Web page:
Hyderabad: The time taken to develop improved crop varieties has almost halved with the rapid strides made in genomics research and the last decade has seen the genomes of eight crops sequenced. This includes pearl millet and groundnut which are important for the nutrition and livelihoods of smallholder farmers in the drylands of sub-Saharan Africa and India. These achievements have emerged from the advanced genomics research being carried out at the Centre of Excellence in Genomics (CEG) at the International Crops Research Institute for the Semi-Arid Tropics (ICRISAT).
Established in 2007, CEG is celebrating a decade of using modern genome analysis methods with the goal of delivering crop varieties that are better adapted to poor soils, low rainfall, high climate variability and pest and diseases that will help improve the livelihoods of smallholder farmers. CEG was set up in collaboration with the Department of Biotechnology (DBT), Government of India.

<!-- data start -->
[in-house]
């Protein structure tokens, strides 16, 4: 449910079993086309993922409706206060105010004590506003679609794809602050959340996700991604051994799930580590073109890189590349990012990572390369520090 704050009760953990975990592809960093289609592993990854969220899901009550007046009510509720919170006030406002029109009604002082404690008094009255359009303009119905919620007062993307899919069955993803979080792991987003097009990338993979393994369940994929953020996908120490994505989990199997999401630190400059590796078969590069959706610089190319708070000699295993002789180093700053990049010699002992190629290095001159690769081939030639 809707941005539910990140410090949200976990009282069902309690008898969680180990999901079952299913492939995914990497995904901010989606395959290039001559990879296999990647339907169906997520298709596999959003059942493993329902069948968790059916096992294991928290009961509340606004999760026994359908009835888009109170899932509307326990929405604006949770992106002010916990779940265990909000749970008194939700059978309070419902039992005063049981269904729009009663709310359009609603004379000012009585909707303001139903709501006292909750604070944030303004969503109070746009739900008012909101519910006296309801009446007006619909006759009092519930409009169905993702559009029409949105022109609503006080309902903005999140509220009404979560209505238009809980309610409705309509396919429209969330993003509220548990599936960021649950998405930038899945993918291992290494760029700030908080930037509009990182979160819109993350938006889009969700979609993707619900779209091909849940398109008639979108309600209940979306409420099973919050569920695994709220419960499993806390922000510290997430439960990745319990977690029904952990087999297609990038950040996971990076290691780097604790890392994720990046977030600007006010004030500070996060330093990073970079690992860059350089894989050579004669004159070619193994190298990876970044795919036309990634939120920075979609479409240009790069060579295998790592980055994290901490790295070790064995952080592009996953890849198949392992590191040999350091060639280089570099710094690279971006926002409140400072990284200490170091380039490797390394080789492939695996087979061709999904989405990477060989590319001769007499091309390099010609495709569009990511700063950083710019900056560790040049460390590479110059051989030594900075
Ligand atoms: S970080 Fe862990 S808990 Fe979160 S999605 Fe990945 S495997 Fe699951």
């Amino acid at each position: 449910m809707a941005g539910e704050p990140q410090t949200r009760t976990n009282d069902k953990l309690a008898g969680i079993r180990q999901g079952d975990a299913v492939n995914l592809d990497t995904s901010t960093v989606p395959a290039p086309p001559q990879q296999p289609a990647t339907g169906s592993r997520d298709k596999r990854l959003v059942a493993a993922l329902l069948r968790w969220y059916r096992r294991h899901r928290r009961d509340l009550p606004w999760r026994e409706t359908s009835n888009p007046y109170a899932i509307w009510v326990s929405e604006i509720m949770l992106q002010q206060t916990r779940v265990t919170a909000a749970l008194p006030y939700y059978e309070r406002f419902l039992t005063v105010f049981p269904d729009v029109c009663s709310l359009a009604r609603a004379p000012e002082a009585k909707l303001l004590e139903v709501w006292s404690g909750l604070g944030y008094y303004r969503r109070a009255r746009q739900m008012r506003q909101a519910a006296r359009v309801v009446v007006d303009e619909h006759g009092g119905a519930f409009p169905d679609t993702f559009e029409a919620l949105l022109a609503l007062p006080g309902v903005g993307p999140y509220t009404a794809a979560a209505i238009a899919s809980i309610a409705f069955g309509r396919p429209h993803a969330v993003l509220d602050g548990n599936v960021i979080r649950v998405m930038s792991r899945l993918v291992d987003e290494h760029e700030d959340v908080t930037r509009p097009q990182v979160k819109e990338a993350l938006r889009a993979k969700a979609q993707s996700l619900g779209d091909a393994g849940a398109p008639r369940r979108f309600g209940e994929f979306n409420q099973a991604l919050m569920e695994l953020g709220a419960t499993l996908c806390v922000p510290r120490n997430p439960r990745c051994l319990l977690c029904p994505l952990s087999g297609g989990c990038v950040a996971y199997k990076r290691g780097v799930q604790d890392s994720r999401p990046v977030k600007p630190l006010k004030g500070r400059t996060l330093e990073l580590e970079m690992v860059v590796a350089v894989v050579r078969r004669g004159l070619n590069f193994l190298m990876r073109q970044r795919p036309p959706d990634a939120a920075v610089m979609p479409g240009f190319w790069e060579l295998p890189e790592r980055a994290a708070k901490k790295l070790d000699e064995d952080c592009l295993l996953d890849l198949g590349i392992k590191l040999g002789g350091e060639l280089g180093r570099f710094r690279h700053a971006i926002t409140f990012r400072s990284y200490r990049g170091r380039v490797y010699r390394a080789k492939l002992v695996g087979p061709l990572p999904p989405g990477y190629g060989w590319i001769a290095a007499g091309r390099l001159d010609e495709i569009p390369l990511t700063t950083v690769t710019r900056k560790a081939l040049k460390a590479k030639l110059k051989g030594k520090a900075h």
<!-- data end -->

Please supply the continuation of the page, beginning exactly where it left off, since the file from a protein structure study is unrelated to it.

CEG has been recognized both nationally and internationally, for its work in high-throughput molecular genotyping and phenotyping technologies, which have been made available to a wide range of public and private research institutes in India. The decoding of genetic information of important dryland crops led to the discovery of many new crop breeding tools like single nucleotide polymorphisms (SNPs) genetic markers for faster and more targeted crop improvement programs. CEG’s work has helped develop drought-tolerant or disease-resistant varieties of groundnut and chickpea, key to improving Indian smallholder farmers’ productivity and climate resilience.